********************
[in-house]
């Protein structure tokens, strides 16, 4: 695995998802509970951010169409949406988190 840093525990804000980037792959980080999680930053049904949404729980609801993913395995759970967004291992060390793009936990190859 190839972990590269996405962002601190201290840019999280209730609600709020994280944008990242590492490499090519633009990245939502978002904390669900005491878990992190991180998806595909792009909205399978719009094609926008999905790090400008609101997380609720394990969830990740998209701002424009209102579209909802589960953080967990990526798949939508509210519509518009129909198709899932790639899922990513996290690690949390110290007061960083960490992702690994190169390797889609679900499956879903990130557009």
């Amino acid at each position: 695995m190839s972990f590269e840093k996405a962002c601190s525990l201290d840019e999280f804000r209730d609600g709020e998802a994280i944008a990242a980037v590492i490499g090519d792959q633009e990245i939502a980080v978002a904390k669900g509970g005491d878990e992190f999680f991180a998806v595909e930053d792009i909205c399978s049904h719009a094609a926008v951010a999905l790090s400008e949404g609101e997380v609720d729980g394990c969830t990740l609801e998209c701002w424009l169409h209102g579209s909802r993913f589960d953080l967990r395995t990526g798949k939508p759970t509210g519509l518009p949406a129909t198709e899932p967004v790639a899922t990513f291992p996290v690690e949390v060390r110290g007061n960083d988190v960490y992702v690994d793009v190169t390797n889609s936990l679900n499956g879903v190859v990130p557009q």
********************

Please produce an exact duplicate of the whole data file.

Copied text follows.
[in-house]
């Protein structure tokens, strides 16, 4: 695995998802509970951010169409949406988190 840093525990804000980037792959980080999680930053049904949404729980609801993913395995759970967004291992060390793009936990190859 190839972990590269996405962002601190201290840019999280209730609600709020994280944008990242590492490499090519633009990245939502978002904390669900005491878990992190991180998806595909792009909205399978719009094609926008999905790090400008609101997380609720394990969830990740998209701002424009209102579209909802589960953080967990990526798949939508509210519509518009129909198709899932790639899922990513996290690690949390110290007061960083960490992702690994190169390797889609679900499956879903990130557009």
């Amino acid at each position: 695995m190839s972990f590269e840093k996405a962002c601190s525990l201290d840019e999280f804000r209730d609600g709020e998802a994280i944008a990242a980037v590492i490499g090519d792959q633009e990245i939502a980080v978002a904390k669900g509970g005491d878990e992190f999680f991180a998806v595909e930053d792009i909205c399978s049904h719009a094609a926008v951010a999905l790090s400008e949404g609101e997380v609720d729980g394990c969830t990740l609801e998209c701002w424009l169409h209102g579209s909802r993913f589960d953080l967990r395995t990526g798949k939508p759970t509210g519509l518009p949406a129909t198709e899932p967004v790639a899922t990513f291992p996290v690690e949390v060390r110290g007061n960083d988190v960490y992702v690994d793009v190169t390797n889609s936990l679900n499956g879903v190859v990130p557009q």